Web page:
The political parties’ Facebook ads campaigns had been lively enough since the general election was called a few weeks ago – but suddenly over the weekend they caught fire.
On Sunday, the Conservatives unleashed a tidal wave of adverts. Their two themes were getting Brexit done, and improving the NHS.
At one point, the Facebook Ad Library showed that about 2,500 adverts paid for by the Conservative Party were live.
The Liberal Democrats appear to be on an even bigger splurge. The last time I looked they had about 3,000 adverts running, many of them with an image of Boris Johnson.
The message was that only a vote for them could “stop Boris”.
By contrast, while Labour has spent heavily over the last seven days, the library currently shows only 250 Facebook ads running at the moment, many with a message promising cheaper rail travel.
Many of these thousands of ads look identical when listed in the library – the claim that 40 new hospitals are to be built appears on hundreds of the Conservative adverts, and a Liberal Democrat message proclaiming “You Can Stop Boris Johnson” is repeated again and again.
But each one has been targeted at different audiences by the people who paid for them.
The Ad Library gives only very limited information about who is seeing these messages. But luckily we are getting far more detailed insights from people who send screenshots of the “Why am I seeing this ad?” message to .
This tells us, for example, that some of the Conservative NHS ads have been targeted at people in Bury, Stroud and Abingdon. They are all key marginals that are Tory targets.
Another was earmarked for males aged 35 and over in Cardiff, where one seat is a marginal.
The Liberal Democrats also appear to be targeting particular constituencies.
One advert bore the message: “Only the Liberal Democrats can beat Corbyn’s Labour in seats like yours.”
It was sent to people in Cambridge “interested in Conservative Party, The Sunday Times and more”.
The Liberal Democrats did come second to Labour in the constituency in the 2017 election, although they still have Labour’s majority of nearly 13,000 to overcome.
As for the Labour Party, its targeting strategy is more opaque.
Many of the “Why am I seeing this ad?” messages our correspondents are sending in state that “Labour uploaded a hashed list – Facebook matched your information with information on this list”.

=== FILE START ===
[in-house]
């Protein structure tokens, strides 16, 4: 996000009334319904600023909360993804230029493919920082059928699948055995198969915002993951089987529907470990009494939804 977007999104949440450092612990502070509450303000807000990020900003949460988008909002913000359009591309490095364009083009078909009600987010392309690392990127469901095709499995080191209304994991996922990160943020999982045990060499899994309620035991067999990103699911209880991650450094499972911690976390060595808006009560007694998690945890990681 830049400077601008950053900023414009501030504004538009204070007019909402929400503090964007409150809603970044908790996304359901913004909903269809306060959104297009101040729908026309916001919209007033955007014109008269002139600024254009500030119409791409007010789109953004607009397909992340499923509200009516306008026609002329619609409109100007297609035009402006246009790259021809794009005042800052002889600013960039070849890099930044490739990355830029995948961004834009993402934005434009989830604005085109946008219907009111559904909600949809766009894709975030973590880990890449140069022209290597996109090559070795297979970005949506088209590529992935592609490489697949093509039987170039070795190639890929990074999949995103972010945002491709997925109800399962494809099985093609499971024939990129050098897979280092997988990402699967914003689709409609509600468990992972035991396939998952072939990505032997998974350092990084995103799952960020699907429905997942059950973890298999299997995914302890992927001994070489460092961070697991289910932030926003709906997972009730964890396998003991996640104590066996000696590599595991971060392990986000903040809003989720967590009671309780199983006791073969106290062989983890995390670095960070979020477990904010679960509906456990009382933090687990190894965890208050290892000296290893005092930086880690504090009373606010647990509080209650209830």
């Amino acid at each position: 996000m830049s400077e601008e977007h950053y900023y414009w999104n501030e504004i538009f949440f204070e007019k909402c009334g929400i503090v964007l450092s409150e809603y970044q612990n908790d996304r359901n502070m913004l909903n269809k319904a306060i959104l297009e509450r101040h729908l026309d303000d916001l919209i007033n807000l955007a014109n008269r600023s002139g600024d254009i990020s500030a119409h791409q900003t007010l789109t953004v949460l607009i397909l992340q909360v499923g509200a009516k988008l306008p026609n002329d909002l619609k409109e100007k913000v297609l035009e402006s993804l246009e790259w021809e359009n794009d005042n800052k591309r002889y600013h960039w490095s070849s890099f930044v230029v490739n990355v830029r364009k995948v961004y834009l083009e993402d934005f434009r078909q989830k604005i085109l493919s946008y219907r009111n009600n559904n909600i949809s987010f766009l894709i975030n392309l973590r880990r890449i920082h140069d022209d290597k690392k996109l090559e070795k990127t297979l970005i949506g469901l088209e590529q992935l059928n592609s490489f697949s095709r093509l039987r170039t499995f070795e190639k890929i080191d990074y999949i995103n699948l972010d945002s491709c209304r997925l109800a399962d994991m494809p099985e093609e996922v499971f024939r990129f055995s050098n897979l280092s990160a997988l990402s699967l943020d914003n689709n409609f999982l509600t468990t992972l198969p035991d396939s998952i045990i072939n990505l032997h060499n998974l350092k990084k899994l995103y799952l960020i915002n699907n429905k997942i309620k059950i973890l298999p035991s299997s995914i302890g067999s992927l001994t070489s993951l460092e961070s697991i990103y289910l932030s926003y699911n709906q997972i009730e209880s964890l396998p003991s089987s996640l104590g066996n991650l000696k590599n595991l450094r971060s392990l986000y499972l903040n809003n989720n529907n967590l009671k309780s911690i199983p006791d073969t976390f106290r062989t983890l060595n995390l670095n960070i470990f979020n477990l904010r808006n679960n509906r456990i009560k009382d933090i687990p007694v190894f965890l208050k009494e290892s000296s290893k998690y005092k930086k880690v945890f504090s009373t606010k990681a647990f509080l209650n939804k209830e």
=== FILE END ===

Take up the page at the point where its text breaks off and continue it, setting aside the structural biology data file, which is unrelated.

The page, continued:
In other words Labour, like other parties, has a database of voter information which it matched with Facebook’s user data.
The reference to it being “hashed” means that the names were kept secure and could not be read by a third party if the transmission were somehow intercepted.
We don’t know what parameters were set for the list.
And while we do know that the volume of ads from the Conservatives, the Liberal Democrats and Labour has surged over the last few days – that doesn’t necessarily tell us who is spending most heavily.
The Facebook Ad Library report shows Labour as the biggest spender over the seven days from 24 to 30 November – which was before the other parties began their spending spree.
It says the party’s main account along with that of Jeremy Corbyn spent £282,831 over the period.
The Liberal Democrats came second with £206,442 – Jo Swinson’s account did not spend any money on ads over the week.
And the Conservatives are way back with £54,443 spent on ads via its own account and that of Boris Johnson.
But each ad Labour bought via the party’s account cost an average £389, while spending via Jeremy Corbyn’s account was on average £5,899. Presumably the adverts for the leader were shown to more people and thus cost more.
Now we wait for Facebook to release spending data for the avalanche of ads released in the last 24 hours.
What remains unknowable is what impact these adverts are having.
Certainly the messages from our correspondents are mostly negative. People complain about misinformation in adverts, about poor targeting – “I don’t live in Winchester but am in Surrey Heath” – and about the whole concept of election advertising on Facebook – “more social media propaganda”.
But as with all advertising, the parties are paying for it because they believe it works.
So expect to get plenty of politics cluttering up your social media feeds over the next week – and keep sending your screenshots to us.